Following the release of the 25th anniversary edition of American R&B group Blackstreet’s hit album Another Level, producer LLusion, known as “the remix guy” on TikTok, is celebrating by releasing a brand new remix of their classic song “No Diggity,” which is out now on all DSPs.
LLusion is an American music producer and remixer. With social media following of over 4.5 million, LLusion has used TikTok, Instagram, YouTube, and Soundcloud to generate traffic to his projects, including his next EP set to release later this year.
Originally released on July 29, 1996, “No Diggity” was the first single for Blackstreet’s four times platinum second studio album Another Level. The song reached No.1 on the Billboard Hot 100 and in New Zealand, and No.9 in the United Kingdom. It ranked at No.91 on Rolling Stone and MTV: 100 Greatest Pop Songs. It sold 1.6 million copies in 1996, and won the 1998 GRAMMY Award for Best R&B Performance by a Duo or Group with Vocals and was nominated for GRAMMY Award for Best R&B Song. It ranked at #32 on VH1’s 100 Greatest Songs of the 90s.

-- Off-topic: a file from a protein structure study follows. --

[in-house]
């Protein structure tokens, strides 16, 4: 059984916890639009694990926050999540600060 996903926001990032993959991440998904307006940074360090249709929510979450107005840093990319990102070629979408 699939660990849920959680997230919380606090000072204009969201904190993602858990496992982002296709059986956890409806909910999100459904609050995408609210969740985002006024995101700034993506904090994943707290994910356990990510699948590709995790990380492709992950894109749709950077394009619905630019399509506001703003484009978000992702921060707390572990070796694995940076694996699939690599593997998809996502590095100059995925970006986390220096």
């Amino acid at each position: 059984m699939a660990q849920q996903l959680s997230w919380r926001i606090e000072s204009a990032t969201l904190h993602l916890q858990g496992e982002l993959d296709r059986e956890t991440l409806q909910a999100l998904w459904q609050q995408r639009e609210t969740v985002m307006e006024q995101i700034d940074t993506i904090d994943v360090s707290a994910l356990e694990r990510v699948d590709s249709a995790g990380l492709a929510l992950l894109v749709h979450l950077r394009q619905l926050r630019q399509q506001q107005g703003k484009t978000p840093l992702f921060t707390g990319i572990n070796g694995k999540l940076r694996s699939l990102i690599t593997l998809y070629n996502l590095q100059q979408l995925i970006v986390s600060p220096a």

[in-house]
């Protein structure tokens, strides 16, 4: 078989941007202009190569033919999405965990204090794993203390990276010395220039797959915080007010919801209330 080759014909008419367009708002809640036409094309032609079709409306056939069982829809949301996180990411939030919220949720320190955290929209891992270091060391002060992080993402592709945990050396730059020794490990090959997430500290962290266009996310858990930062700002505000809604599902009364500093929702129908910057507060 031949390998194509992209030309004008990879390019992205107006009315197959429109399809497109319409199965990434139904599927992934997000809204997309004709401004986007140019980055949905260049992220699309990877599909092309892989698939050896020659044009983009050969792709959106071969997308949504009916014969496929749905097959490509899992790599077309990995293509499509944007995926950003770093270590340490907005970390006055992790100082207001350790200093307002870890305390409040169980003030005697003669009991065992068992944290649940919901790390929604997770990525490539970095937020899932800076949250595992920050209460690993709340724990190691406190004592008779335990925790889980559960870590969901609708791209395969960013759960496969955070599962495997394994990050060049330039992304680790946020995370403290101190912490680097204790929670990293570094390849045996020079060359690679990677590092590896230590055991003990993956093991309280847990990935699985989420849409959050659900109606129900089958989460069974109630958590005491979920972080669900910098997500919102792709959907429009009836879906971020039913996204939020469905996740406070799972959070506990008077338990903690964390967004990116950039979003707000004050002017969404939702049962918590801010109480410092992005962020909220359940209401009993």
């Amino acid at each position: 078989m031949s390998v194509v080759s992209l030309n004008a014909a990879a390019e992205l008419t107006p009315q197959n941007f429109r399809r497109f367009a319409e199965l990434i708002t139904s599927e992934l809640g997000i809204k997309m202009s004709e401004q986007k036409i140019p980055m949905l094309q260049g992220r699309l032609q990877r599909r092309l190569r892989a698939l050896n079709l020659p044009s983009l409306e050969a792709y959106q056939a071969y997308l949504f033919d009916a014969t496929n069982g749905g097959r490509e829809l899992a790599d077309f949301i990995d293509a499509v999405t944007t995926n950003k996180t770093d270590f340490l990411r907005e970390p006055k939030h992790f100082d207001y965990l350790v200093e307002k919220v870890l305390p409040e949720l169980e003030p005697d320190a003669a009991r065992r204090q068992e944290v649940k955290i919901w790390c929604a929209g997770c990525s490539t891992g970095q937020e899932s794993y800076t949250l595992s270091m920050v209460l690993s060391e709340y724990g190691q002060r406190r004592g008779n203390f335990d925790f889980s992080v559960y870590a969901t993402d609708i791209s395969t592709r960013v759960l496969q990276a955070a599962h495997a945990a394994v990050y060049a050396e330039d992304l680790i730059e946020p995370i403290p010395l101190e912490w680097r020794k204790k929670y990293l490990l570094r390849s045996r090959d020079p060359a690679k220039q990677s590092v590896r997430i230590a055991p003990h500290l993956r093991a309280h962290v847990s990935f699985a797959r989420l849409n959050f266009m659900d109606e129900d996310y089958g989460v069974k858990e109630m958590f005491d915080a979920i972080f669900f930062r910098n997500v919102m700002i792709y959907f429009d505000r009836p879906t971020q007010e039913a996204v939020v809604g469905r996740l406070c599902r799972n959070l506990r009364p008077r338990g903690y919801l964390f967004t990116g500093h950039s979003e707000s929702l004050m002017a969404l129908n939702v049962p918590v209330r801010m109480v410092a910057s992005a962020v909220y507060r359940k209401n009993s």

Blackstreet made their official debut on June 21, 1994 with the release of their self-titled debut album. The group had released one single prior to the album’s release, February 1993’s “Baby Be Mine,” for the soundtrack to Chris Rock comedy CB4, but it was a re-recorded version that appeared on Blackstreet.
Blackstreet was the summation of everything that was percolating in the mid-90s. At a whopping 20 tracks, the group covered all the bases: speaker-blasting singles (“Booti Call”), uptown party grooves (“U Blow My Mind”) and slow jams (“Before I Let You Go”).
If it wasn’t abundantly clear already, Blackstreet let you know the score with their intro monologue, “Blackstreet Philosophy,” in which they declare themselves to be “trendsetters, life-changers and role models for the kids”.
But with songs like “Make U Wet,” their debut album wasn’t exactly full of family-reunion material. Blackstreet represented the both sides of the R&B spectrum: the silky-smooth harmonies of Boyz II Men and the bite of H-Town, with plenty of Riley’s wailing synthesizers and funk bass thrown in.